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Tigers’ Delmon Young released on bond after being accused of hate crime

By Robin Erb and Shawn Windsor, Detroit Free Press –

As his teammates prepared Friday night for their series opener at Yankee Stadium, Tigers outfielder Delmon Young was arraigned in a Manhattan courtroom, accused of a hate crime. Police said he used an anti-Semitic slur against four men and tackled one of them.

Young, 26, was intoxicated during an early morning physical confrontation with the men outside the Hilton New York along Sixth Avenue, Detective Joseph Cavitolo, a New York police spokesman, told the Detroit Free Press.

The misdemeanor charge — aggravated harassment — is punishable by up to a year in jail. The charge was submitted as a hate crime “because of a belief and perception regarding … religion (and) religious practice,” according to the court document filed Friday night.

Just before he was released on a $5,000 bond, Young issued a statement apologizing and saying he wants to “improve myself as a person and player.”

“I sincerely regret what happened last night,” Young’s statement read, which was released through his attorney, Daniel Ollen, and a New York-based public relations firm.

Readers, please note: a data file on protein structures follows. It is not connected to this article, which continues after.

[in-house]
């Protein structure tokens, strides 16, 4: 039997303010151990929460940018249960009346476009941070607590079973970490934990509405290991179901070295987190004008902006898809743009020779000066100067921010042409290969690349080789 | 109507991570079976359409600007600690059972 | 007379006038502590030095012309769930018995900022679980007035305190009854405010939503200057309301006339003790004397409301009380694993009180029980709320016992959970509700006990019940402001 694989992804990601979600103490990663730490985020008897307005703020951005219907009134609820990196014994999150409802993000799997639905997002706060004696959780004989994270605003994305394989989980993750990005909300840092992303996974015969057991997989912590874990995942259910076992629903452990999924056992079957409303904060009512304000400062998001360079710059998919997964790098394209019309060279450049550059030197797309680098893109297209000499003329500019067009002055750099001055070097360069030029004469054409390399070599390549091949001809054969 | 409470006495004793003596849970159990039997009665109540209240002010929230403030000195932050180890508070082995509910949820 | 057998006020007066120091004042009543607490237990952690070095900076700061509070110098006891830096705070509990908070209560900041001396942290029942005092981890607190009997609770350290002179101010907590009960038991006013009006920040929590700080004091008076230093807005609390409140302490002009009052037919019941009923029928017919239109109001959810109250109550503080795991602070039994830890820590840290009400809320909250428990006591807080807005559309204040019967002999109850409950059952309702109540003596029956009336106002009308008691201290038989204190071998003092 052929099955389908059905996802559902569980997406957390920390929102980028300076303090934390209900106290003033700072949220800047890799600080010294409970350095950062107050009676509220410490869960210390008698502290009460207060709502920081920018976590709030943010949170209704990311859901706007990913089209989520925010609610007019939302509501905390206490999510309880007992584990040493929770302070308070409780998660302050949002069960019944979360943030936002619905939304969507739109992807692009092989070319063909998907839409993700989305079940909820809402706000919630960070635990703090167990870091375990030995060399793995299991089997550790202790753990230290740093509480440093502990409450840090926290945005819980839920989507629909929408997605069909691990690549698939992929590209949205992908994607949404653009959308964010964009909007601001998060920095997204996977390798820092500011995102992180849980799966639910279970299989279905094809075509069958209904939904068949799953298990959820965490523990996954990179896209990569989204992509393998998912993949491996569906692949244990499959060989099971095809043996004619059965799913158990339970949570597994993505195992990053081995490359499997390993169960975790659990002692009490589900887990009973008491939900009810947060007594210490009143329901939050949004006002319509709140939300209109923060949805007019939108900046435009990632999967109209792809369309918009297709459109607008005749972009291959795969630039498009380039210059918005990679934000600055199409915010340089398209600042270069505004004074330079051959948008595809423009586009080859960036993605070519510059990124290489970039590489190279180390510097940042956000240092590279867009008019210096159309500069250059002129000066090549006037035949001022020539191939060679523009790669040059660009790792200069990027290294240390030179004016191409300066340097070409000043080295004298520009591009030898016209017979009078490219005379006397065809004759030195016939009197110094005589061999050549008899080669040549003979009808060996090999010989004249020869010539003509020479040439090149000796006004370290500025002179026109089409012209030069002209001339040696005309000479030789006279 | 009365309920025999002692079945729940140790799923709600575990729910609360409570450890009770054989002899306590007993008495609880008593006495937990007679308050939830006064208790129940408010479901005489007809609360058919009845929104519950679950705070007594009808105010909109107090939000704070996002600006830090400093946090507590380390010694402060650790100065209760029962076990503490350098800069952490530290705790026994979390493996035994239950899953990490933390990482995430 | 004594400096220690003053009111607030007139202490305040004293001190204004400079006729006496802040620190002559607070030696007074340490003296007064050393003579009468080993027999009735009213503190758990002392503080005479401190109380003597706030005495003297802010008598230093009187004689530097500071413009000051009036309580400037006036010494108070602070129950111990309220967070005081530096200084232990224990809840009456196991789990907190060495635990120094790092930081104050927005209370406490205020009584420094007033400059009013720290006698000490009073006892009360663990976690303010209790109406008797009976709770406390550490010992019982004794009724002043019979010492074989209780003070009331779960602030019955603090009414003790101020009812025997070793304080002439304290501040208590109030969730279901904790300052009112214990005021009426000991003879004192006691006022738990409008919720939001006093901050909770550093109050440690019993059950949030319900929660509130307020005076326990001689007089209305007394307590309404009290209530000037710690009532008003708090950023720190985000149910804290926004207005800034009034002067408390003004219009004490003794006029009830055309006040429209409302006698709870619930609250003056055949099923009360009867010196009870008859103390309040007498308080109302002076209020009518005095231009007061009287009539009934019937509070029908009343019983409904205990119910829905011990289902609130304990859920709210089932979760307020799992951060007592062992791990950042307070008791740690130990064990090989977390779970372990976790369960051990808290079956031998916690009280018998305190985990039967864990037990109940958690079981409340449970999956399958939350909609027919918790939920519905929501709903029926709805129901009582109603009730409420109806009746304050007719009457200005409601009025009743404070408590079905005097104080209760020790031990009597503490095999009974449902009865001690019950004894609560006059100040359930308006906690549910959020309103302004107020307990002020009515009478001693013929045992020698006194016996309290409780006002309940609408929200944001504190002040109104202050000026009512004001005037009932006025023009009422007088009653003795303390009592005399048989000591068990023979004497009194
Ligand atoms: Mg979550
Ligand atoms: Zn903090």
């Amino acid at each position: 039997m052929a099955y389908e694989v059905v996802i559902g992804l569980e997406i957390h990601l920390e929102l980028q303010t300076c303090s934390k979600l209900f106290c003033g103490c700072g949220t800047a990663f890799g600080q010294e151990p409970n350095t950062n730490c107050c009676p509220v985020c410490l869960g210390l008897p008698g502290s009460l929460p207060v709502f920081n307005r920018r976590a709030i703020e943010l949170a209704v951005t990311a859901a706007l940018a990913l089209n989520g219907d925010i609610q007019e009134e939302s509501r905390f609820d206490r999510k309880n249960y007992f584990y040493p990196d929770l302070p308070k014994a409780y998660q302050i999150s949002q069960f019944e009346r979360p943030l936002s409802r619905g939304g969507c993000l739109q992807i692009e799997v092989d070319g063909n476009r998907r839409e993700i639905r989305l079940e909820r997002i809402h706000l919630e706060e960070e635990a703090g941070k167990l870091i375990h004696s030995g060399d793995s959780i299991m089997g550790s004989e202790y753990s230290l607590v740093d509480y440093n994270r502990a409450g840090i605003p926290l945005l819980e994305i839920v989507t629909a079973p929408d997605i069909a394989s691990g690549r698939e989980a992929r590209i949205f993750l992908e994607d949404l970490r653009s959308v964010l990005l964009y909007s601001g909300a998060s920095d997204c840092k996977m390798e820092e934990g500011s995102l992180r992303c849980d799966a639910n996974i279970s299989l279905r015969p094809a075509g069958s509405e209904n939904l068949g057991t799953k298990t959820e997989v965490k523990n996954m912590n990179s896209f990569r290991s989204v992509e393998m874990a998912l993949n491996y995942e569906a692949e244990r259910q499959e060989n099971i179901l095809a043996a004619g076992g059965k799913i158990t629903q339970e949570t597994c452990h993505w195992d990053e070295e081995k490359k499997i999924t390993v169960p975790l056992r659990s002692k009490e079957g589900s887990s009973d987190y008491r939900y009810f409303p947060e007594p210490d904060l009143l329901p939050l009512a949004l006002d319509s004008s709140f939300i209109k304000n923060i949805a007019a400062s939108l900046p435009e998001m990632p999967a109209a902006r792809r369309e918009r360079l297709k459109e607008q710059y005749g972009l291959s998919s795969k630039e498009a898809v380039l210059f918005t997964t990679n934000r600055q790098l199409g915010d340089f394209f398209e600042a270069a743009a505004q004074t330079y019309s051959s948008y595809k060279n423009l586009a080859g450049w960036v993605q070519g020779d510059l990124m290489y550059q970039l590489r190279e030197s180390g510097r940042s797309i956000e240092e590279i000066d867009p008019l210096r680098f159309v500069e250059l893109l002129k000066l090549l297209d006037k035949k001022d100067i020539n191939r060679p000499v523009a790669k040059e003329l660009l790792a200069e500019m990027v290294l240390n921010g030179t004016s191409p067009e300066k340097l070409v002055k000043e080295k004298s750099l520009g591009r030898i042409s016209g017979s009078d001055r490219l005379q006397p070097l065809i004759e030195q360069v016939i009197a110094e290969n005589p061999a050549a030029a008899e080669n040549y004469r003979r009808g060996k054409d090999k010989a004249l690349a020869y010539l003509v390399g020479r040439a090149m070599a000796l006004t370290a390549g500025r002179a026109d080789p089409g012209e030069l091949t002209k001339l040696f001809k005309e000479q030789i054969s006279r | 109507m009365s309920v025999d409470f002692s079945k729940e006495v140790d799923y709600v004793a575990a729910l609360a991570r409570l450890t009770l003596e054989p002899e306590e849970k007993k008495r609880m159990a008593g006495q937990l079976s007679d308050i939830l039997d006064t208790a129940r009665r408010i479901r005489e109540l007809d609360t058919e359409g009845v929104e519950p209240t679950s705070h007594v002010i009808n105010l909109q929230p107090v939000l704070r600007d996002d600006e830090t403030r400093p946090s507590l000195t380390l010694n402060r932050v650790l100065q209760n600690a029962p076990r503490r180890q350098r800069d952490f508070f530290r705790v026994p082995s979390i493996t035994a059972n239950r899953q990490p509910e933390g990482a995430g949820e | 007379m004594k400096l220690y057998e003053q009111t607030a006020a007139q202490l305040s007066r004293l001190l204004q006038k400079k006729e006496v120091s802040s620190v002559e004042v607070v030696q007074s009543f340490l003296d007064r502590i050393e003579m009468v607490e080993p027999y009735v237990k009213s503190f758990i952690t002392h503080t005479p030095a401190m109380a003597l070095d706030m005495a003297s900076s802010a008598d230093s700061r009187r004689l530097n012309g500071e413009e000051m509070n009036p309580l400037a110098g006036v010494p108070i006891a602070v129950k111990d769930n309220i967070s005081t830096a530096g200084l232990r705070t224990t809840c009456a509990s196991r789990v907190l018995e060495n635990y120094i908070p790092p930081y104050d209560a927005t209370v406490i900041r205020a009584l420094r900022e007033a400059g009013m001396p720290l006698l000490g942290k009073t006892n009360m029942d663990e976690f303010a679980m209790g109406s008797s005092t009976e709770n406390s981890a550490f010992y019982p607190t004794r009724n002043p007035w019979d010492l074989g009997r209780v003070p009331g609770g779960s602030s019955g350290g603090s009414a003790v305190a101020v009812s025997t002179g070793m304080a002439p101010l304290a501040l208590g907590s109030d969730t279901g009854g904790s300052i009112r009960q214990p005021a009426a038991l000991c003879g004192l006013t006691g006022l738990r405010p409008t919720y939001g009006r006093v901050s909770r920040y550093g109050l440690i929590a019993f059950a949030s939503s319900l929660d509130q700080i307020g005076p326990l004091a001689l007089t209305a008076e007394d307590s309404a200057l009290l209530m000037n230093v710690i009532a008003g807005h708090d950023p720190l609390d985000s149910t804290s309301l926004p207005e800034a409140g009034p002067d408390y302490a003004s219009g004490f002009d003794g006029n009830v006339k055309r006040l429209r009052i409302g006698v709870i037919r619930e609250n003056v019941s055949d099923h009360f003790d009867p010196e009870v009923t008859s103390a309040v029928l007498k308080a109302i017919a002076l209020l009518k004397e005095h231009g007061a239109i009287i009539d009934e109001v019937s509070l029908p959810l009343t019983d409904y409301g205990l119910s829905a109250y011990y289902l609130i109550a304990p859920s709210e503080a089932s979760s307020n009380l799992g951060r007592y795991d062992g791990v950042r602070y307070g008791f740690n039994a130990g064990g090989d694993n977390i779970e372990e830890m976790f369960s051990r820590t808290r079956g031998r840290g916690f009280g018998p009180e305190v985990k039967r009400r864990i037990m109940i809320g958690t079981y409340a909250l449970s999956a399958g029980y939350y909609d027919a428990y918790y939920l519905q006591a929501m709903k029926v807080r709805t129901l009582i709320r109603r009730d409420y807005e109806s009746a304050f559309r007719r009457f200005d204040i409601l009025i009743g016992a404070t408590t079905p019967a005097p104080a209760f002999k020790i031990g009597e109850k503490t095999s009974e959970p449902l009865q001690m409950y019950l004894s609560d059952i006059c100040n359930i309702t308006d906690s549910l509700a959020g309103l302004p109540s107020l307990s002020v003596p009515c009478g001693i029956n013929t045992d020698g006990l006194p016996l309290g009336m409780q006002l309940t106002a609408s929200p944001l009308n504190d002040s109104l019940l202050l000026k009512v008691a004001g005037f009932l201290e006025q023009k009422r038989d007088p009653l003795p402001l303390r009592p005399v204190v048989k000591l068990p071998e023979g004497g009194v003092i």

“I apologize to everyone I affected, the Ilitch family, the Detroit Tigers’ organization, my teammates, my family and the great Tigers fans that have supported me since Day One,” the statement continued. “I take this matter very seriously, and assure everyone that I will do everything I can to improve myself as a person and player.”

Young’s statement did not specifically address the allegations.

Ollen, his attorney, also released a statement, saying, “There are many false allegations” in the case.

“I am confident that the legal process will separate fact from fiction and discredit these reports,” it read.

According to police, the confrontation began about 2:30 a.m. after a group of four men spoke with a panhandler wearing a yarmulke outside the hotel.

“They have a discussion, and the panhandler leaves,” Cavitolo told the Free Press.

According to court documents and police, the anti-Semitic slur and the physical exchange came next:

— Words were exchanged between Young and the men, at which point Young allegedly said, “You bunch of (expletive) Jews.”